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Salmon Are More Than Food & Money

Posted by Bob Shavelson at Jun 08, 2016 03:46 PM |
Salmon go beyond just being a food source and economic revenue. In keeping salmon healthy we need to keep their environment vigorous and their relationship with other species and ecosystems unharmed.
Salmon Are More Than Food & Money

Photo Credit: Lee House

By Maya Goodini, Inletkeeper Intern, Summer 2016

The rich salmon-filled streams of Cook Inlet are a crucial part of what gives this region a sense of place, an identity. Salmon fisheries and canaries have played a significant role in shaping the history of Cook Inlet. Wild salmon are the heartbeat of south-central Alaska and define who we are as a people. For thousands of years salmon have greatly symbolized culture, spirituality, economy, nature, and a way of life for many peoples that inhabit this area. Our way of life highly depends on the salmon that have been swimming through the waters of Cook Inlet for millennia. Without them, we would not be able to function; the entire Cook Inlet ecosystem would not be able to function. Cook Inlet must keep their salmon stocks strong for generations to come.

Natural ecosystems and human economic systems are completely intertwined. Our economy and well-being depends on ecosystem services within the environment. The ability to maintain our resources depends on our ability to keep our ecosystems ample and resilient to change. Recently fishermen have undergone many environmental and economic challenges, which are concurrent with the overall salmon stock decline. Major Previous management practices have failed to protect and keep natural resources abundant. Ecologists, natural resource managers, and people alike are currently shifting their ways of management. New practices involve incorporating the interactions of complex adaptive cycles within a social-ecological system, which are very dynamic and interconnected. This new approach addresses the nature of an ecosystem’s resiliency in the face of change and uncertainty. A resilient based management system for salmon provides a way for human communities to reconnect with salmon and their complex changing environments.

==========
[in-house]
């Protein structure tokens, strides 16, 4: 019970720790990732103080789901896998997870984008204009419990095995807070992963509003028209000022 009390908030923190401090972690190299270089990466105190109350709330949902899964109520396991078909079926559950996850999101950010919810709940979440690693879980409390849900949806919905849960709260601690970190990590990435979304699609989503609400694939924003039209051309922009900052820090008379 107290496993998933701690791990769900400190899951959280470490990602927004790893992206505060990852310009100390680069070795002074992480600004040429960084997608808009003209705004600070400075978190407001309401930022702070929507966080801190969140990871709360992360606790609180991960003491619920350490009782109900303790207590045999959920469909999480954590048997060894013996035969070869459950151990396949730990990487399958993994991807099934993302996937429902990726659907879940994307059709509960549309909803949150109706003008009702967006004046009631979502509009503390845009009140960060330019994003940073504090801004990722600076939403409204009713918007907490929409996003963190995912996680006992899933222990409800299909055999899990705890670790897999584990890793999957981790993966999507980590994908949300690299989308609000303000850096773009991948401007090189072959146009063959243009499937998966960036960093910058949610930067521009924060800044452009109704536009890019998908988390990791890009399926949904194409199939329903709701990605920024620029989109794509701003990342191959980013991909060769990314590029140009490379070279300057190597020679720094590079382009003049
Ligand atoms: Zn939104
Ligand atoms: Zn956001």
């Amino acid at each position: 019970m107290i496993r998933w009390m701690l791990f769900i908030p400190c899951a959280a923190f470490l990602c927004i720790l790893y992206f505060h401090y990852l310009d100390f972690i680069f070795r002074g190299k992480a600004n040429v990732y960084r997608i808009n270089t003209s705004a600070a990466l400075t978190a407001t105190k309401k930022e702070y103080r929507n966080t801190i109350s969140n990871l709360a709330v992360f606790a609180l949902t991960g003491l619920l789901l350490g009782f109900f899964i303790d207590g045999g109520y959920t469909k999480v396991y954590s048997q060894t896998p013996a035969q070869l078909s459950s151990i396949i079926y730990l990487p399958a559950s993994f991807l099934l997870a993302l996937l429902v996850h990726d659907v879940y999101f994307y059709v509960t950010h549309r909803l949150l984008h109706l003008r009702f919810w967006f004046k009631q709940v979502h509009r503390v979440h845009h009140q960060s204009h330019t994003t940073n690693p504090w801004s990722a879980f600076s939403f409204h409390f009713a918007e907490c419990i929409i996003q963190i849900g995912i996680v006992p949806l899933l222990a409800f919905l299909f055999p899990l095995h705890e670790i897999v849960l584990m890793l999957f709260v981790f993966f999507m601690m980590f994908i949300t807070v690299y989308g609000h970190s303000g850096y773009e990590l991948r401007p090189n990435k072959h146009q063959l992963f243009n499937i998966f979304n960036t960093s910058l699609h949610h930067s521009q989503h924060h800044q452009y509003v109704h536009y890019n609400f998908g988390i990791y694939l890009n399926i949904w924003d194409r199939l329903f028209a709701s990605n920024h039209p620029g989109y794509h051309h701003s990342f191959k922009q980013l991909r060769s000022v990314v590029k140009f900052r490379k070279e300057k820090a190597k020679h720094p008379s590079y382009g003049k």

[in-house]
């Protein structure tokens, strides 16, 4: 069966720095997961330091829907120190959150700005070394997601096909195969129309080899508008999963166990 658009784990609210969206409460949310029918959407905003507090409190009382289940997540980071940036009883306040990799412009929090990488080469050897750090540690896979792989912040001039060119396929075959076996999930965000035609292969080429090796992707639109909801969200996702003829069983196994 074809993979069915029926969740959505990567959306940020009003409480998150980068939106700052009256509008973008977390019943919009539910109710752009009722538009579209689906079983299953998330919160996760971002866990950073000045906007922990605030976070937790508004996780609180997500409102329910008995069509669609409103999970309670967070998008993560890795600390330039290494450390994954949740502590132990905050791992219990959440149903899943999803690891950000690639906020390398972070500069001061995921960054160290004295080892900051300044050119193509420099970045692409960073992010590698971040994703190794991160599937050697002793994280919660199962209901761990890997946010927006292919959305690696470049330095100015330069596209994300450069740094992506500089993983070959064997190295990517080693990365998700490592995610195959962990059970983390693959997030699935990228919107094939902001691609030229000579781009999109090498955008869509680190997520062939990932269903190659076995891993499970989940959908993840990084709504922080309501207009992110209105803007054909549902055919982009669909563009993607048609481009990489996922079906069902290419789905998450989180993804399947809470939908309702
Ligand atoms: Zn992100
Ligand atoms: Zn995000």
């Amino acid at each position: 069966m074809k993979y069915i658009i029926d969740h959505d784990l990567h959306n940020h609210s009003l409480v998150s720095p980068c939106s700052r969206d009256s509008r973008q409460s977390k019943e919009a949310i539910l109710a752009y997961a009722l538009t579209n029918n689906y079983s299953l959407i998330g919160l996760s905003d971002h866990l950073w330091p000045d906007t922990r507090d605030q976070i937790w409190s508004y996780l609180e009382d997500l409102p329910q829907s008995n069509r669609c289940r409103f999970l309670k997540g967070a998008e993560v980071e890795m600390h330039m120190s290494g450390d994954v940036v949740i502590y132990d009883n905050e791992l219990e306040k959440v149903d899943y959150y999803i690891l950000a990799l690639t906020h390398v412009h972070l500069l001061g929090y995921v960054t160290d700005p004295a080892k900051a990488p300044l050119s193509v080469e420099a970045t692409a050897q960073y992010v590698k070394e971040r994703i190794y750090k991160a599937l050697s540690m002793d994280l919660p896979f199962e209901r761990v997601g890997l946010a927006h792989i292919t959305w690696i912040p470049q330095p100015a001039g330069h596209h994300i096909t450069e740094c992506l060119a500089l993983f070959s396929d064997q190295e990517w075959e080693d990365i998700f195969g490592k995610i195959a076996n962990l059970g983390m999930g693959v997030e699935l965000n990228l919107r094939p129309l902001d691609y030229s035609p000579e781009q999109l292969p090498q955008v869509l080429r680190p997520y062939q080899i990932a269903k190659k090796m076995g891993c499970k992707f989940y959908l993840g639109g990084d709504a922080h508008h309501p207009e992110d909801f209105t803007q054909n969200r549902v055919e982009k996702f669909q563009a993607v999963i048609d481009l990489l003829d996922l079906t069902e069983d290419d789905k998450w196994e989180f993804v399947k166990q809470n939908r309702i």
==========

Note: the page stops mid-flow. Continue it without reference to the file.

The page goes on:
Most of us can agree salmon provide very important ecosystem services here in Alaska, especially in Cook Inlet. An ecosystem service is defined as a service provided by the natural ecosystem that benefits human well-being. There are four kinds of ecosystem services: provisioning which are basic needs such as food and water, regulating which regulate our provisions such as climate and disease, supporting which support ecosystems such as nitrogen cycling or soil formation, and cultural which is for spiritual or recreational needs. Salmon provide provisioning, supporting, and cultural ecosystem services. They go beyond just being a food source and economic revenue. For thousands of years salmon have been a symbol for cultural and educational importance. Secondly, salmon provide fertilizing nutrients to other plants and animals along coastlines, rivers, and forests that keep their habitats intact. They are also a main food source to many other marine and terrestrial species that provide important ecosystem services to humans. Interestingly, salmon facilitate in structuring streambeds and sediment composition. Traditional management practices in the past have failed to recognize these ecosystem services salmon provide. As a result, salmon and their relationships within their environment are severely degrading. In keeping salmon healthy we need to keep their environment vigorous and their relationship with other species and ecosystems unharmed.

A salmon’s ecosystem is very complex with many emergent properties. There are multiple cycles interacting over vast time and spatial scales. Salmon live in ocean, terrestrial, and aquatic systems. The spatial extent and complexity of salmon ecosystems raise important managing issues. Resiliency management incorporates a bigger framework that encompasses the entire ecosystem of salmon including marine, aquatic, and terrestrial environments to strengthen their resiliency and ability to cope with unpredictable social-ecological disturbances. We need to start recognizing the consequences of our everyday actions and how they accumulate over time effect our ecosystem services over larger time and spatial scales. We must acknowledge the bigger picture of salmon by incorporating entire ecosystems and the interaction of various species and cycles within it. Humans must work within the resilient capacities of salmon to avoid placing important ecosystem services at risk. Cook Inlet is a place of diversity, richness, beauty, and abundance that many of us have fallen in love with and we take much pride in our salmon; lets continue to keep it that way.

For more information on a resilient management system for salmon:

http://www.ecologyandsociety.org/vol13/iss2/art35/